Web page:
oa African Yearbook of Rhetoric - Collective memory, merging enemies, consistency of word and place : Nkrumah’s rhetorical artefacts in the “Positive Action” protest

Volume 7 Number 1
  • ISSN : 2220-2188
  • E-ISSN: 2305-7785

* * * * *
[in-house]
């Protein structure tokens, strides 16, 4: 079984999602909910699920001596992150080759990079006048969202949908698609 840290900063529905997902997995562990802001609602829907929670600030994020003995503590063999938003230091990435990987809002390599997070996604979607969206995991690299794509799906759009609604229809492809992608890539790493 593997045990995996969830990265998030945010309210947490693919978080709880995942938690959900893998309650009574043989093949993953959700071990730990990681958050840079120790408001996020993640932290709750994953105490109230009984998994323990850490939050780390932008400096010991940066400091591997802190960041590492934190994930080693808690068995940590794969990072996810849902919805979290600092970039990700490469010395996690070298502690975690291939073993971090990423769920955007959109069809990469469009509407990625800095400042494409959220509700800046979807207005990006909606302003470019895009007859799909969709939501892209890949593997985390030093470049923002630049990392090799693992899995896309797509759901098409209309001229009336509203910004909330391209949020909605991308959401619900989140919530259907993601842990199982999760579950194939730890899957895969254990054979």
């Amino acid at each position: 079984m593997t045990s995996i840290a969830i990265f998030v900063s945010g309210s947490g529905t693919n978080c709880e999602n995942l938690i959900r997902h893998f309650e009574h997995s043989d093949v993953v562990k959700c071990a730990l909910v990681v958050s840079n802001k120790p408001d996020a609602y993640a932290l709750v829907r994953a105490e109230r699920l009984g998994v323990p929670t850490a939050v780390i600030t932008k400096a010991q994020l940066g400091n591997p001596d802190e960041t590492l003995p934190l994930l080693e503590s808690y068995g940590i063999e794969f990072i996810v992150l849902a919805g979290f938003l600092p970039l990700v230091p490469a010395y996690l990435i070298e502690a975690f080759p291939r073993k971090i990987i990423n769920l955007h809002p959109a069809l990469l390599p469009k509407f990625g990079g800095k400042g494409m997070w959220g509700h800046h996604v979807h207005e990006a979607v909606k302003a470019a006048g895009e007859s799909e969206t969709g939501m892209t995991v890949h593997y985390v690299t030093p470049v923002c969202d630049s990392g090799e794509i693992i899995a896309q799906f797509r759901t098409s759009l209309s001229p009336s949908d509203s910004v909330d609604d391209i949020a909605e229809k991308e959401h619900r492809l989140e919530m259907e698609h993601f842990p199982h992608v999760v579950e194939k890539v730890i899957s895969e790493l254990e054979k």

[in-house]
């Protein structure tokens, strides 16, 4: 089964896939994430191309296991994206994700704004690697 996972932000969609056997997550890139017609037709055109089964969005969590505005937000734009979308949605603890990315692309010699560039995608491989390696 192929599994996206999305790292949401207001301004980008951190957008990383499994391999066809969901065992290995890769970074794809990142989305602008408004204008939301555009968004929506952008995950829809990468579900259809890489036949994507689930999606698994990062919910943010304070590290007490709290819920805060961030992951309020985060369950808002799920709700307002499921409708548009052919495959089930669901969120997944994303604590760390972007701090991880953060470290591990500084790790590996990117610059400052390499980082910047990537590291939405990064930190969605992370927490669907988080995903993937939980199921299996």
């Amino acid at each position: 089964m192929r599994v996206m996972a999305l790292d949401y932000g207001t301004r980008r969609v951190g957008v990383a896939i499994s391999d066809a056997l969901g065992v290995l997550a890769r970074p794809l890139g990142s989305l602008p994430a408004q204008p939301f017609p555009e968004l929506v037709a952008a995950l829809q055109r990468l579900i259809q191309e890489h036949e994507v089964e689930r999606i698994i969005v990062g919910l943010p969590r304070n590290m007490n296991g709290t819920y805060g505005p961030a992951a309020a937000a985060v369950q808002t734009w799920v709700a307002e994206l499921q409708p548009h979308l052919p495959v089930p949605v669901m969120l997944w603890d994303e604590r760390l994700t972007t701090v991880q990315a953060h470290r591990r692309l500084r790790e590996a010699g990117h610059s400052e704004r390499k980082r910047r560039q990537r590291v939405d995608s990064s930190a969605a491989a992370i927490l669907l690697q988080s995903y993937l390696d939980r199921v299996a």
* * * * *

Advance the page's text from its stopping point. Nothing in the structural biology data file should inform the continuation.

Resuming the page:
The 1950 riots in the Gold Coast which prefaced the first general elections under the British Colonial Government were called forth by a plethora of rhetorical performances of Kwame Nkrumah. On the 8th of January, 1950, Kwame Nkrumah, the Leader of the CPP, declared ‘Positive Action’ in the Gold Coast.  After the aftermath of the 28th February 1948 riots which shook the colony, the Watson Commissionwas set up by the Colonial Government to examine the causes of the nationwide unrest. Amongst its proposals, the Commission indicated the need for a constitutional review of the present Gold Coast constitution. In response to the latter proposal, the Coussey Commission was set up in December 1948 to review the constitution accordingly.  When it finally published its report in October 1949, it indicated an increase in African (referring to black Gold Coasters) representation in colonial governance but did not indicate a time frame for the independence of the Gold Coast.

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